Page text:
The Letters of Saint Paul to Timothy
Timothy with Paul
Motto: Keep the Faith
Saint Paul wrote two letters to Saint Timothy published in the New Testament. At the time of the second letter Paul was in chains in a Roman prison sensing his life was nearly over. Timothy was in Ephesus (occupied by the Romans in today's Turkey across the water from Greece).
Timothy was born of parents who were a mixture of two cultures, one Jewish and the other Gentile. He was a youthful follower of Saint Paul the famous disciple whose self-imposed mission was to tell the Jewish, and especially non-Jewish (Gentile) world about Jesus. Both Paul and Timothy were scholarly people, brought up strictly as careful students of what today is known as the Old Testament.
In his first letter to Timothy, whom Paul had made the first Christian Bishop of Ephesus, Saint Paul reasons that faith is simple: it's love from a pure heart and good conscience. But law, said Paul, was meant for evil people with no faith. Law causes disputes; laws are made to punish people with no faith in God.
Paul seemed to want harmony among Christians rather than a fearful atmosphere of carefully avoiding transgressions and guilt from breaking ritualistic laws. But this did not mean that Paul advocated breaking the law. His writings specifically told people to obey the law and respect those in authority.
Paul advises Timothy to have the members of his Christian church in Ephesus pray for kings so that as a result all people might have peace. Paul was a Jewish Pharisee who had great respect for people in his own upper class, both Jews and the rulers of Gentile nations of the Roman Empire.
Paul gives a lot of practical advice, even very personal at times, so that Timothy's Christian community in Ephesus could be well respected. Women church members, said Paul, shouldn't dress in gaudy clothes. They should be modest, submissive, and silent in church--and have no authority over a man. Paul notes that Eve, not Adam, was the one who was deceived in the biblical story in Genesis. (Because women's liberation has come about only in the past forty years, we have to go back twenty-one hundred years to understand some of Paul's writings.)
Paul's further advice to the young bishop Timothy is that bishops and deacons should be exemplary, good people having only one wife in their lifetimes, not given to wine, and respectful in their thoughts and speech.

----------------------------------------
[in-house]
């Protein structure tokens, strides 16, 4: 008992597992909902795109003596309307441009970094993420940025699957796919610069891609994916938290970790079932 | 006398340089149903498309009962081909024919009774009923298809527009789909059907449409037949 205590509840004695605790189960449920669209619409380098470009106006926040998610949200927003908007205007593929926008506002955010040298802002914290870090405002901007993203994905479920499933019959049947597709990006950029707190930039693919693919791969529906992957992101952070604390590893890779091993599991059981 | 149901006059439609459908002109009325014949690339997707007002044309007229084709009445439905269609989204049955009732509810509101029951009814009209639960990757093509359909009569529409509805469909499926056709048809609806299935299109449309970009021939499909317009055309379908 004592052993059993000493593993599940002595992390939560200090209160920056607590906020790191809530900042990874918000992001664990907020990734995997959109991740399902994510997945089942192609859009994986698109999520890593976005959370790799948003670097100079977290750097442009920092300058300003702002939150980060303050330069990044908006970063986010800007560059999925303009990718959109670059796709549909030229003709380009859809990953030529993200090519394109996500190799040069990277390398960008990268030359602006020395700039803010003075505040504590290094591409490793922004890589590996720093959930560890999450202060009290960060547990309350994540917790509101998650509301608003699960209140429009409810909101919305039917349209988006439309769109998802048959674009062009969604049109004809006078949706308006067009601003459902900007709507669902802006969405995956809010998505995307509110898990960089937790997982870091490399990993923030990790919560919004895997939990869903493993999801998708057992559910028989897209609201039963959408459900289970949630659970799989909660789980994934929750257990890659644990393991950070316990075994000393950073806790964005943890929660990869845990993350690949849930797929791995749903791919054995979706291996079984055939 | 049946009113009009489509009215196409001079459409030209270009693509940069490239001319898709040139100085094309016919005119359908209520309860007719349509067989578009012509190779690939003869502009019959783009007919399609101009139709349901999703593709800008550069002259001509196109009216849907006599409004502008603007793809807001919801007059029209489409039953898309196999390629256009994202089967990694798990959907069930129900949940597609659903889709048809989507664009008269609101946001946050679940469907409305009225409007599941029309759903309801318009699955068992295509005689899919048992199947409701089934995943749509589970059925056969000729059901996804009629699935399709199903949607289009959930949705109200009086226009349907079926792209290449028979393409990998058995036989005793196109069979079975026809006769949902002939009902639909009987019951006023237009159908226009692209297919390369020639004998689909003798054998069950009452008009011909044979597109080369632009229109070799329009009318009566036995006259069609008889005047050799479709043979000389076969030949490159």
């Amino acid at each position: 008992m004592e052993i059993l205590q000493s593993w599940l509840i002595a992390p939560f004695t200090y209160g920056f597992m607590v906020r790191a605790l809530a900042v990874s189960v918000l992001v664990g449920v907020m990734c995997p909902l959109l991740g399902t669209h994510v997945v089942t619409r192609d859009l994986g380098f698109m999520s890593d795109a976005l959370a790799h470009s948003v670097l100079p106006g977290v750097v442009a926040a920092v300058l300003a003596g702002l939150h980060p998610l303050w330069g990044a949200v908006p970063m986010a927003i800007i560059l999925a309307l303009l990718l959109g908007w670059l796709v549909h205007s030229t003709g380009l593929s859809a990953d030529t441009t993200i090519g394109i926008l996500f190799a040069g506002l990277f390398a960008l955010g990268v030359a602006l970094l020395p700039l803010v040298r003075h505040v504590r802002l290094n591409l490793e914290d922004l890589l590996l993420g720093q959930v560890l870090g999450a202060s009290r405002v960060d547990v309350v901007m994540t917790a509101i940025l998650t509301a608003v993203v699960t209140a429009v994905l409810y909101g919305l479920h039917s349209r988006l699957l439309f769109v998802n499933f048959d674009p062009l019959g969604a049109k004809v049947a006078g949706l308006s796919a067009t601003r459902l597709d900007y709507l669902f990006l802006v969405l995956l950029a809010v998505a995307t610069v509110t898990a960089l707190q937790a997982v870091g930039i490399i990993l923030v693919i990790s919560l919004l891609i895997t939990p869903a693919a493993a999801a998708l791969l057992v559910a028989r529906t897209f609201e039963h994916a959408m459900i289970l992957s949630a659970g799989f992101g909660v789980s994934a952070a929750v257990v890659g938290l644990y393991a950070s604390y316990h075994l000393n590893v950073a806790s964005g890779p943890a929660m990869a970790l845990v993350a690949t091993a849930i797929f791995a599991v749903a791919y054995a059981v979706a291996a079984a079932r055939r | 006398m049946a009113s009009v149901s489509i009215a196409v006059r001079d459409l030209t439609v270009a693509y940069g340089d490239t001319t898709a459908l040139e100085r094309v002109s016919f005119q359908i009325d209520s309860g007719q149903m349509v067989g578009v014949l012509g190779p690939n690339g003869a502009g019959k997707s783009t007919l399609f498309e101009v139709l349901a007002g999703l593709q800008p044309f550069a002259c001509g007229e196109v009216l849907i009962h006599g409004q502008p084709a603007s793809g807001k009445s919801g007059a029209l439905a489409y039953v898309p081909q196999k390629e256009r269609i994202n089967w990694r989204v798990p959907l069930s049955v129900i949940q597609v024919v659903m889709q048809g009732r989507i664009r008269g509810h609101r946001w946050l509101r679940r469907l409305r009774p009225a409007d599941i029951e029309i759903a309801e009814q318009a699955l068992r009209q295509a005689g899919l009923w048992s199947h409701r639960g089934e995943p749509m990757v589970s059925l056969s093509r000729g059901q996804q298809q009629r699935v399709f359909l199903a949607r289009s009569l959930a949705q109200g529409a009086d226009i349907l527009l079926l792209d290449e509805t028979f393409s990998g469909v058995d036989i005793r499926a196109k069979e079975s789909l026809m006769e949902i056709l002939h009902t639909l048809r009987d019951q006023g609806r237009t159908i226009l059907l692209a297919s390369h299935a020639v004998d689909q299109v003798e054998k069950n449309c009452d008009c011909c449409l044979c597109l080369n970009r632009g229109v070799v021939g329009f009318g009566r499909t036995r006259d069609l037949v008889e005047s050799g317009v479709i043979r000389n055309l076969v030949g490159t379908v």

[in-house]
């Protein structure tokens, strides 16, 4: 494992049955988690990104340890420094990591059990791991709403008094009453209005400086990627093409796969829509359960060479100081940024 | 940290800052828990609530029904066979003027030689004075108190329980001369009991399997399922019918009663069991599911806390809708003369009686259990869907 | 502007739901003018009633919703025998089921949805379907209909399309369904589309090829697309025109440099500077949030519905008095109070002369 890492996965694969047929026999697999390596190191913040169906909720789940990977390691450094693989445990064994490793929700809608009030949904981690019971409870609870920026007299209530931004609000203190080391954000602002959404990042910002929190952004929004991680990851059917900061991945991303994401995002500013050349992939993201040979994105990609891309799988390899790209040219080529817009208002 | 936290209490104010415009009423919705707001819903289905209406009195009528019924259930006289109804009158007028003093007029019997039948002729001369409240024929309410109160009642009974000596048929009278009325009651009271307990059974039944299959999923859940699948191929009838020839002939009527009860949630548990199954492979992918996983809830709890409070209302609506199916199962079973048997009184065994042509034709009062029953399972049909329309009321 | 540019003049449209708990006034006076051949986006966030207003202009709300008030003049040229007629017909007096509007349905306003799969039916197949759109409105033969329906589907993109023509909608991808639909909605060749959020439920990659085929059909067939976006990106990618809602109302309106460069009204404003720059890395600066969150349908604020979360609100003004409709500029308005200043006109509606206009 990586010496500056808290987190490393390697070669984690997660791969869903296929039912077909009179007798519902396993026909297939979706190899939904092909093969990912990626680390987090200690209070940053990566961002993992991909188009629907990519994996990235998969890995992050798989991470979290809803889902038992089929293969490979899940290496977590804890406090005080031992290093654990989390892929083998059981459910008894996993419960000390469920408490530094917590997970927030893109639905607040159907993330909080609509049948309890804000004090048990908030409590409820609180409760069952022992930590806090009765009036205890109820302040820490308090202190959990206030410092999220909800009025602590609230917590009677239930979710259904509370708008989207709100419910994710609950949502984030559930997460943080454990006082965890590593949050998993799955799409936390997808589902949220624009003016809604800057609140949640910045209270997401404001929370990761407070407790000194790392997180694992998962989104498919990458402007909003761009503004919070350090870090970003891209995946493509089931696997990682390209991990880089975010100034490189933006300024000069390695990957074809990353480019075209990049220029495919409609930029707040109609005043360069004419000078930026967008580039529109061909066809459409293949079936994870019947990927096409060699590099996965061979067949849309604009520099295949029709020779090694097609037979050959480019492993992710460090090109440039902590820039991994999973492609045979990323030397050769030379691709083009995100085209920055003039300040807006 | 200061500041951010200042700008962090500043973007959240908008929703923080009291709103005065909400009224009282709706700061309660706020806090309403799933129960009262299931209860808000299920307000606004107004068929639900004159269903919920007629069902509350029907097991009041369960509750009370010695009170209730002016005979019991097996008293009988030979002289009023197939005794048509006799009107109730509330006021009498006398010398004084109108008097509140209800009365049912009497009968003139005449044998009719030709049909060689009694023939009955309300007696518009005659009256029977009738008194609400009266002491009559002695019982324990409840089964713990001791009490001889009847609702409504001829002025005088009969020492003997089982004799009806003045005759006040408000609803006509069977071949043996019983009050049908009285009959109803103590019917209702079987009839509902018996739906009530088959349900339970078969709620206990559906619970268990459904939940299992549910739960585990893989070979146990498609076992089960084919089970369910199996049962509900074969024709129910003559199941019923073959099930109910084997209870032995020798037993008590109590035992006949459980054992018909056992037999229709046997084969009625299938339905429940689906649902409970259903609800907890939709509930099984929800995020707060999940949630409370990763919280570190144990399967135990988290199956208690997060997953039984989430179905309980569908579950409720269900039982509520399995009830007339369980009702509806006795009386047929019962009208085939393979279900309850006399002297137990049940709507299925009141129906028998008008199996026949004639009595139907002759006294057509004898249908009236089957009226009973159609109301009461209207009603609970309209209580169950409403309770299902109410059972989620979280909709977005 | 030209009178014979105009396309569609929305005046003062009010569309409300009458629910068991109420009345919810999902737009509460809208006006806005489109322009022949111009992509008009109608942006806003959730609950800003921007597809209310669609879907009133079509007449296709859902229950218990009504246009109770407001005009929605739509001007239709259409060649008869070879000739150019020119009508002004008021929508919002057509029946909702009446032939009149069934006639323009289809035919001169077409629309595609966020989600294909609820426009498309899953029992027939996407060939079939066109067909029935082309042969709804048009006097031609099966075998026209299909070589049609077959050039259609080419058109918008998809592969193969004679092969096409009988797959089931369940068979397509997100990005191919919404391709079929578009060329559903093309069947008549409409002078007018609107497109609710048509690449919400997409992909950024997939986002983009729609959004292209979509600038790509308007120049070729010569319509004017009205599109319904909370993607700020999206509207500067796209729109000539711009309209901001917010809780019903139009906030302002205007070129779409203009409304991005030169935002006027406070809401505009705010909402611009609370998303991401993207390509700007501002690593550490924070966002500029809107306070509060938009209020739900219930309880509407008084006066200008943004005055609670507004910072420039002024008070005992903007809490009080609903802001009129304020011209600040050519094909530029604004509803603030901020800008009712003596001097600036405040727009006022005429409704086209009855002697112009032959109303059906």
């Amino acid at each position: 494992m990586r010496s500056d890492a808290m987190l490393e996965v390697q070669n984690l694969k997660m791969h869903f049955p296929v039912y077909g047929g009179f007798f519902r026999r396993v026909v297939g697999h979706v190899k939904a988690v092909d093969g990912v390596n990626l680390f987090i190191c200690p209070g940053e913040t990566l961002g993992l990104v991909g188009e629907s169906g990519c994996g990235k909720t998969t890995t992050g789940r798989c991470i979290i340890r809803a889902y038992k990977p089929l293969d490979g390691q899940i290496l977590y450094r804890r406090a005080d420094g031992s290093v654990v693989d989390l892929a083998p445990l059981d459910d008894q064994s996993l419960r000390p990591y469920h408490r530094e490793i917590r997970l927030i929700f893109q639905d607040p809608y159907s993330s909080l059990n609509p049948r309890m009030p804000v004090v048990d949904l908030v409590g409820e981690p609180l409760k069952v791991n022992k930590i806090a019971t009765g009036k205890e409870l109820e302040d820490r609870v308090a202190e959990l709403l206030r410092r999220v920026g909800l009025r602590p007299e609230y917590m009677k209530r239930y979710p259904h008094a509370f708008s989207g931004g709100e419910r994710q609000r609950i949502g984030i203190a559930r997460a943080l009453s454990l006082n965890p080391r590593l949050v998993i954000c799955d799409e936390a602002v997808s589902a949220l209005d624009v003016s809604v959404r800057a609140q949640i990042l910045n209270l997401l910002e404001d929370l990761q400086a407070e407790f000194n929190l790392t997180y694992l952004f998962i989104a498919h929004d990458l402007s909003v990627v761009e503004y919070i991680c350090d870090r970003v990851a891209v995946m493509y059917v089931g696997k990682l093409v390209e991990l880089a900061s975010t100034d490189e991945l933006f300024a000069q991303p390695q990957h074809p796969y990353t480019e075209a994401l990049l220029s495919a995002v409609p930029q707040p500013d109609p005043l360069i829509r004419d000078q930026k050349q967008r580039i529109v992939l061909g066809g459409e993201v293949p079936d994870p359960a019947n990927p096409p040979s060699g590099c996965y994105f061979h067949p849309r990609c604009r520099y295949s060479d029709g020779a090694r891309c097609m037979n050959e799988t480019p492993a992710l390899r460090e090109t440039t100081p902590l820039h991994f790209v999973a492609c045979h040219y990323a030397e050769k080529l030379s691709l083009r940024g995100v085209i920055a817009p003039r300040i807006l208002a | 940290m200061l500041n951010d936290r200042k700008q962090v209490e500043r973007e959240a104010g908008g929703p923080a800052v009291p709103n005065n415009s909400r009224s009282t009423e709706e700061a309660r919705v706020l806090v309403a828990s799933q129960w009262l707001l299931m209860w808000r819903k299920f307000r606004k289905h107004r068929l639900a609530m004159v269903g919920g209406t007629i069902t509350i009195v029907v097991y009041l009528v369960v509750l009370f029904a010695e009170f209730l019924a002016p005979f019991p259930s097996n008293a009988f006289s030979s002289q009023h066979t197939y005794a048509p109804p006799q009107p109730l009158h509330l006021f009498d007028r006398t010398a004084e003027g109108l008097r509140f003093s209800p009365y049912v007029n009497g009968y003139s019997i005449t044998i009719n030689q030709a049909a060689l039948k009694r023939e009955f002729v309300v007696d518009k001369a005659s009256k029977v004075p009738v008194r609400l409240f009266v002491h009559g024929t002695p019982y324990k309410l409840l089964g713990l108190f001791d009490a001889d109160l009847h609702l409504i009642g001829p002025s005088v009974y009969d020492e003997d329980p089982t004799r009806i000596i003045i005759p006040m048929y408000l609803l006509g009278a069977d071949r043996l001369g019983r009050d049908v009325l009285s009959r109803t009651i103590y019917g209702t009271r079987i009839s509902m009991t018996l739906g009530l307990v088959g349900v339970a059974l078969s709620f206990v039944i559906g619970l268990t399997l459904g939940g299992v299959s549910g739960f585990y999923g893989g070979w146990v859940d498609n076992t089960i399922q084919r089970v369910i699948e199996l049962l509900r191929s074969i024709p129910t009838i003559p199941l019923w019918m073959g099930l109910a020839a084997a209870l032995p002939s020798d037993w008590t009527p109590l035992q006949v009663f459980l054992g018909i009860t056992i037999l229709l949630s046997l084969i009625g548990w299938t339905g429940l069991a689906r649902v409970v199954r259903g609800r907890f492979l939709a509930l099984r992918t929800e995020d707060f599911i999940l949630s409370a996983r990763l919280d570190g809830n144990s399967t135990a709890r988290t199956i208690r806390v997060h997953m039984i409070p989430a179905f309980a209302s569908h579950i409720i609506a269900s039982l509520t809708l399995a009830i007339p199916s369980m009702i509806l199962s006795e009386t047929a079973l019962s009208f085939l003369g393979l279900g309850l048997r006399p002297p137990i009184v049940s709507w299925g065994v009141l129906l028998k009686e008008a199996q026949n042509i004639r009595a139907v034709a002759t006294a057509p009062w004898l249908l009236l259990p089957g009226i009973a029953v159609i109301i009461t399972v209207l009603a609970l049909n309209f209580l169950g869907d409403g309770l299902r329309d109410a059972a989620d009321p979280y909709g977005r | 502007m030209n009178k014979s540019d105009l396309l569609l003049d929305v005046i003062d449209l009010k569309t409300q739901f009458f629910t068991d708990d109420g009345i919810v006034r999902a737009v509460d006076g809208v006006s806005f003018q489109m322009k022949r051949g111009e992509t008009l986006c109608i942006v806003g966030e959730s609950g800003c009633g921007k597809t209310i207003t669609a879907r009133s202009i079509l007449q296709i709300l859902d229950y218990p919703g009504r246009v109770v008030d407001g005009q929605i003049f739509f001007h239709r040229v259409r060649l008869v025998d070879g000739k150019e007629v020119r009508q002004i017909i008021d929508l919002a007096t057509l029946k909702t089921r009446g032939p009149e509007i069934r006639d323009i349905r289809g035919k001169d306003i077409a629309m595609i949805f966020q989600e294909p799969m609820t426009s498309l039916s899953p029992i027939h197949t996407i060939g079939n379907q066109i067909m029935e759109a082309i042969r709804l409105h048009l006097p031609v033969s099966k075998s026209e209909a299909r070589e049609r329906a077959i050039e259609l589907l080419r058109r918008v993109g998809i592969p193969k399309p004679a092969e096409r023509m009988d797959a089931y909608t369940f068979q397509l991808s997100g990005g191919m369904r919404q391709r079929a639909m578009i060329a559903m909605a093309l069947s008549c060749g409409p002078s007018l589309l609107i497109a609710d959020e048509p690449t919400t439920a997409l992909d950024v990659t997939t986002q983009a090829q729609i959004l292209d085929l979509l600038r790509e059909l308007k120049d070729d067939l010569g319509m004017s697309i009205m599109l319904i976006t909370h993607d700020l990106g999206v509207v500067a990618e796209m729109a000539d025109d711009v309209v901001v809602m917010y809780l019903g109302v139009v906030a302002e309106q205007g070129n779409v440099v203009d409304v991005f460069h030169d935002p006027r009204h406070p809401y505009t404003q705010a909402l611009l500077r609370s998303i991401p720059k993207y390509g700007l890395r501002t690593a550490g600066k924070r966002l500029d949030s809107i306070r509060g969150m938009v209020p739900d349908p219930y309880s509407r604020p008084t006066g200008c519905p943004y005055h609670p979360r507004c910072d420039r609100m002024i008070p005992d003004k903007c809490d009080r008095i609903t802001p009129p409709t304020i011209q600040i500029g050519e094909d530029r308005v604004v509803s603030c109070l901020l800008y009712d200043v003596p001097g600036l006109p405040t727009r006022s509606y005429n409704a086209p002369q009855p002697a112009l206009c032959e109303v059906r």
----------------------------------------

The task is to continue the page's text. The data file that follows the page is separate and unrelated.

Paul cautioned Timothy about false doctrines that might forbid things like marriage or certain foods. Always, in his letters, Paul showed that he was opposed to petty rules or senseless laws that restricted people so much that they made everyone feel guilty of sinning by violating these little rules. Saint Paul was afraid that church members would listen to false preachers telling them they had to abstain from things that were a normal part of life.
Paul gave shrewd advice on the subject of widows, telling Timothy that the younger ones in the Christian congregation should marry because otherwise they would tend to become idle busybodies.
Employees who were church members should show respect for their masters, said Paul. He did not want rebellious people in the church. Christians in Timothy's Ephesus church, Paul believed, should not desire wealth since food and clothing should be enough.
Saint Paul is quoted in English translation as saying, "The love of money is a root of all kinds of evil." He warned Timothy and the Ephesian Christians against putting their trust in uncertain riches instead of the living God.
In his second letter, Saint Paul, by then a prisoner in chains in Rome, encouraged Timothy, whom he referred to as a "beloved son," by reminding him that God gave both of them a spirit of power and love, and a sound mind to use in their missionary work.
Paul felt it was wrong to argue senselessly over words. He advised Timothy to tell the church members to shun profane and idle babble. They should pursue faith, love, and peace and not quarrel. They should be gentle toward everyone.
Paul warned Timothy about the existence of brutal, unforgiving people who had no self-control. He said that other people who had faith in God and showed love would have to suffer persecution in their lives. But he encouraged Timothy nevertheless to continue preaching.
Saint Paul felt the time of his departure from this world was at hand. He closed the final letter to Timothy by telling him, "I've fought the good fight...finished the race...kept the faith."
By that time, only the apostle Luke (the author of one gospel plus the Acts of the Apostles, telling Paul's life as a missionary) was with him in the Roman prison. Saint Paul suffered more than most people who practice their faith or lead churches. The reason he endured this was that he'd seen Jesus in an apparition. He was convinced that Jesus was the Son of God, and that the preaching of Jesus brought to mankind the message of what God the Father expected of human beings, and the rewards and forgiveness that God made available to people who kept faith. Saint Paul was totally convinced that after his death, he would be with God and Jesus in heaven.
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